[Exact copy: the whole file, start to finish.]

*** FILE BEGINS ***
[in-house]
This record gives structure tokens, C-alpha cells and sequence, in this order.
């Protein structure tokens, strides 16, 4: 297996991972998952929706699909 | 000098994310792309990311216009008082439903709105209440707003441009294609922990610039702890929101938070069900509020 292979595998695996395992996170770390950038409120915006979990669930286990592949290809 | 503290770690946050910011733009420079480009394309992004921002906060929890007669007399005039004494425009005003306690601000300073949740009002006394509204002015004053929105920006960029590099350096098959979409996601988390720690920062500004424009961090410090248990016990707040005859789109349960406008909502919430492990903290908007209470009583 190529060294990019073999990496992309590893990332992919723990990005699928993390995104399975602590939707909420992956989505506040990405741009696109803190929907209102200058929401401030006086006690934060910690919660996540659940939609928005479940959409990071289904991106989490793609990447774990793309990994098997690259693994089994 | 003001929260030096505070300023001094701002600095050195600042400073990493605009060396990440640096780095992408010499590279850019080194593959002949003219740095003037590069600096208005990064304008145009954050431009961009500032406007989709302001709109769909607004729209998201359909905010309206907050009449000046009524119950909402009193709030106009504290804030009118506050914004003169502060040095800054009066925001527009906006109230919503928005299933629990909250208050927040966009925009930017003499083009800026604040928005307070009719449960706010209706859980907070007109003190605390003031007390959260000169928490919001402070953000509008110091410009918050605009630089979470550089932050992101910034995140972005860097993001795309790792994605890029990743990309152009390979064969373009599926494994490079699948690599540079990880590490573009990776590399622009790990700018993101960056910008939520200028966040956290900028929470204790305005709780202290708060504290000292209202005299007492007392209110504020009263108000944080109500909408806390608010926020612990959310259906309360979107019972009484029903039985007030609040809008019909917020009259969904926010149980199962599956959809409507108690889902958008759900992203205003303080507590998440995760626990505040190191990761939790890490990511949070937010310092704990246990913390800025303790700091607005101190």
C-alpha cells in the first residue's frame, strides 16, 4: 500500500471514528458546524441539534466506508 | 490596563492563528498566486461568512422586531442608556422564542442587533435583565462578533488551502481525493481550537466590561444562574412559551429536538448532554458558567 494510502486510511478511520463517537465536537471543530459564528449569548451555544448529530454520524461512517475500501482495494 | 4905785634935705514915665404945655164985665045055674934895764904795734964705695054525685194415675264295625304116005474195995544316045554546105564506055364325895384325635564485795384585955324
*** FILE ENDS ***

[in-house]
This record gives structure tokens, C-alpha cells and sequence, in this order.
């Protein structure tokens, strides 16, 4: 297996991972998952929706699909 | 000098994310792309990311216009008082439903709105209440707003441009294609922990610039702890929101938070069900509020 292979595998695996395992996170770390950038409120915006979990669930286990592949290809 | 503290770690946050910011733009420079480009394309992004921002906060929890007669007399005039004494425009005003306690601000300073949740009002006394509204002015004053929105920006960029590099350096098959979409996601988390720690920062500004424009961090410090248990016990707040005859789109349960406008909502919430492990903290908007209470009583 190529060294990019073999990496992309590893990332992919723990990005699928993390995104399975602590939707909420992956989505506040990405741009696109803190929907209102200058929401401030006086006690934060910690919660996540659940939609928005479940959409990071289904991106989490793609990447774990793309990994098997690259693994089994 | 003001929260030096505070300023001094701002600095050195600042400073990493605009060396990440640096780095992408010499590279850019080194593959002949003219740095003037590069600096208005990064304008145009954050431009961009500032406007989709302001709109769909607004729209998201359909905010309206907050009449000046009524119950909402009193709030106009504290804030009118506050914004003169502060040095800054009066925001527009906006109230919503928005299933629990909250208050927040966009925009930017003499083009800026604040928005307070009719449960706010209706859980907070007109003190605390003031007390959260000169928490919001402070953000509008110091410009918050605009630089979470550089932050992101910034995140972005860097993001795309790792994605890029990743990309152009390979064969373009599926494994490079699948690599540079990880590490573009990776590399622009790990700018993101960056910008939520200028966040956290900028929470204790305005709780202290708060504290000292209202005299007492007392209110504020009263108000944080109500909408806390608010926020612990959310259906309360979107019972009484029903039985007030609040809008019909917020009259969904926010149980199962599956959809409507108690889902958008759900992203205003303080507590998440995760626990505040190191990761939790890490990511949070937010310092704990246990913390800025303790700091607005101190």
C-alpha cells in the first residue's frame, strides 16, 4: 500500500471514528458546524441539534466506508 | 490596563492563528498566486461568512422586531442608556422564542442587533435583565462578533488551502481525493481550537466590561444562574412559551429536538448532554458558567 494510502486510511478511520463517537465536537471543530459564528449569548451555544448529530454520524461512517475500501482495494 | 4905785634935705514915665404945655164985665045055674934895764904795734964705695054525685194415675264295625304116005474195995544316045554546105564506055364325895384325635564485795384585955324